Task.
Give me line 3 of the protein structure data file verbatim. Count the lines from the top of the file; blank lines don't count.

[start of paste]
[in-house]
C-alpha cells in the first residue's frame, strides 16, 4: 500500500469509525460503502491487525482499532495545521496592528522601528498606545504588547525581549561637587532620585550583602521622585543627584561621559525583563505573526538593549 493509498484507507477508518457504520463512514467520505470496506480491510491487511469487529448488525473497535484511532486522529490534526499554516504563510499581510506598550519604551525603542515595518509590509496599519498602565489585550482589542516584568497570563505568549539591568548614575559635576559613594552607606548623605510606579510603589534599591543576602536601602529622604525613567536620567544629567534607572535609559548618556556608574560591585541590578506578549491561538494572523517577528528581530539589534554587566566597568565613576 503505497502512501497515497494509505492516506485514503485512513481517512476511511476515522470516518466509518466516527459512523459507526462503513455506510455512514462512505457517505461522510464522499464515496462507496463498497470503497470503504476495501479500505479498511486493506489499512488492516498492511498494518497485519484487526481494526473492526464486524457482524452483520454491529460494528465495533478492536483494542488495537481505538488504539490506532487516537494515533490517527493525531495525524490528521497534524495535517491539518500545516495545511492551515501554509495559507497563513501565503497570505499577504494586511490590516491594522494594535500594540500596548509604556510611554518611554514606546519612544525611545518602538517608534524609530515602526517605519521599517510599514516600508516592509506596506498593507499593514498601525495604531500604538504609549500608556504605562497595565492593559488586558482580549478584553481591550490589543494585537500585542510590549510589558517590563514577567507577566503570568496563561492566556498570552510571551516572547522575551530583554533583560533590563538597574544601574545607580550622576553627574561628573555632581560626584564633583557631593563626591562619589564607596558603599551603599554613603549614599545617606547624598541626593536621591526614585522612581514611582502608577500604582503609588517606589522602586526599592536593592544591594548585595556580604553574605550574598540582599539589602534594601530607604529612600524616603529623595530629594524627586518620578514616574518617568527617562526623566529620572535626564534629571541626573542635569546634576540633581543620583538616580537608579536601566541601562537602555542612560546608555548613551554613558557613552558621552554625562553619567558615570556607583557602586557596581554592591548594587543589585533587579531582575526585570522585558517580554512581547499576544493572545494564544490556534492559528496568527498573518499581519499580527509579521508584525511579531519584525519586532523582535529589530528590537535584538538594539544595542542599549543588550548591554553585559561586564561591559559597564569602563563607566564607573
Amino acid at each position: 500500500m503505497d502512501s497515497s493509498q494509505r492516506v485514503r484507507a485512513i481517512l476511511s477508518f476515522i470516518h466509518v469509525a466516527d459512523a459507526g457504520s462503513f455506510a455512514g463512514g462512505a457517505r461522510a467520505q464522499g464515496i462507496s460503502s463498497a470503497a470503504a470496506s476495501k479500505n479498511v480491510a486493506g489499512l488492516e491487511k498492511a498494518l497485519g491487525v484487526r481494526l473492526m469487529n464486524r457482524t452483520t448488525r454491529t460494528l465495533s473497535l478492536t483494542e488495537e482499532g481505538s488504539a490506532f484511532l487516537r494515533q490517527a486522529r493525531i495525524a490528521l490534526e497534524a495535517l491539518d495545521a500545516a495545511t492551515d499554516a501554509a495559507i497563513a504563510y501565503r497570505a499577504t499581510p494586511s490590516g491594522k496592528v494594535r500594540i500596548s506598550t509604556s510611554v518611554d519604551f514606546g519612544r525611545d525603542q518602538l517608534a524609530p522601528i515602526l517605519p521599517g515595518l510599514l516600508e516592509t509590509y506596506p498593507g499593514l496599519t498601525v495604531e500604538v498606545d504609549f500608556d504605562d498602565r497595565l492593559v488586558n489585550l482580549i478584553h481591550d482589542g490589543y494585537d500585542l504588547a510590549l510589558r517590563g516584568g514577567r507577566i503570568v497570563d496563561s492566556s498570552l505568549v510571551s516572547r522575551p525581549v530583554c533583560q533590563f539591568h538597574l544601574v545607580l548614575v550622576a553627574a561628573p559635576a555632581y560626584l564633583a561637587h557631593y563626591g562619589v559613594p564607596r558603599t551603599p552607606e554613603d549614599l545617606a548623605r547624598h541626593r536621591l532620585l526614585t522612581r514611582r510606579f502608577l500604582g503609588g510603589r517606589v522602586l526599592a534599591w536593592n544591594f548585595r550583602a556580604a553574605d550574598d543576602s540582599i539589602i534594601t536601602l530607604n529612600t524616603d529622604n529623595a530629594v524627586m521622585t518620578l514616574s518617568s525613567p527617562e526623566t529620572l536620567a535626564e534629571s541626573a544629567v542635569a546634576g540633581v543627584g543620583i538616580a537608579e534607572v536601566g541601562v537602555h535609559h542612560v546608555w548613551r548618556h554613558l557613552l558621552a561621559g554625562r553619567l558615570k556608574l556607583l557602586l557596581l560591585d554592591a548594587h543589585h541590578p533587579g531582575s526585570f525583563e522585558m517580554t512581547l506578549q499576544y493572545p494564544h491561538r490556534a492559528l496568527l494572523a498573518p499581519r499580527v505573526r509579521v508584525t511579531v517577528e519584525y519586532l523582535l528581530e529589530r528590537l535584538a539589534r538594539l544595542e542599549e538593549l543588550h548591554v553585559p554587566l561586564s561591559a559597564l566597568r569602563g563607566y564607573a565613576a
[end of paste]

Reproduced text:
Amino acid at each position: 500500500m503505497d502512501s497515497s493509498q494509505r492516506v485514503r484507507a485512513i481517512l476511511s477508518f476515522i470516518h466509518v469509525a466516527d459512523a459507526g457504520s462503513f455506510a455512514g463512514g462512505a457517505r461522510a467520505q464522499g464515496i462507496s460503502s463498497a470503497a470503504a470496506s476495501k479500505n479498511v480491510a486493506g489499512l488492516e491487511k498492511a498494518l497485519g491487525v484487526r481494526l473492526m469487529n464486524r457482524t452483520t448488525r454491529t460494528l465495533s473497535l478492536t483494542e488495537e482499532g481505538s488504539a490506532f484511532l487516537r494515533q490517527a486522529r493525531i495525524a490528521l490534526e497534524a495535517l491539518d495545521a500545516a495545511t492551515d499554516a501554509a495559507i497563513a504563510y501565503r497570505a499577504t499581510p494586511s490590516g491594522k496592528v494594535r500594540i500596548s506598550t509604556s510611554v518611554d519604551f514606546g519612544r525611545d525603542q518602538l517608534a524609530p522601528i515602526l517605519p521599517g515595518l510599514l516600508e516592509t509590509y506596506p498593507g499593514l496599519t498601525v495604531e500604538v498606545d504609549f500608556d504605562d498602565r497595565l492593559v488586558n489585550l482580549i478584553h481591550d482589542g490589543y494585537d500585542l504588547a510590549l510589558r517590563g516584568g514577567r507577566i503570568v497570563d496563561s492566556s498570552l505568549v510571551s516572547r522575551p525581549v530583554c533583560q533590563f539591568h538597574l544601574v545607580l548614575v550622576a553627574a561628573p559635576a555632581y560626584l564633583a561637587h557631593y563626591g562619589v559613594p564607596r558603599t551603599p552607606e554613603d549614599l545617606a548623605r547624598h541626593r536621591l532620585l526614585t522612581r514611582r510606579f502608577l500604582g503609588g510603589r517606589v522602586l526599592a534599591w536593592n544591594f548585595r550583602a556580604a553574605d550574598d543576602s540582599i539589602i534594601t536601602l530607604n529612600t524616603d529622604n529623595a530629594v524627586m521622585t518620578l514616574s518617568s525613567p527617562e526623566t529620572l536620567a535626564e534629571s541626573a544629567v542635569a546634576g540633581v543627584g543620583i538616580a537608579e534607572v536601566g541601562v537602555h535609559h542612560v546608555w548613551r548618556h554613558l557613552l558621552a561621559g554625562r553619567l558615570k556608574l556607583l557602586l557596581l560591585d554592591a548594587h543589585h541590578p533587579g531582575s526585570f525583563e522585558m517580554t512581547l506578549q499576544y493572545p494564544h491561538r490556534a492559528l496568527l494572523a498573518p499581519r499580527v505573526r509579521v508584525t511579531v517577528e519584525y519586532l523582535l528581530e529589530r528590537l535584538a539589534r538594539l544595542e542599549e538593549l543588550h548591554v553585559p554587566l561586564s561591559a559597564l566597568r569602563g563607566y564607573a565613576a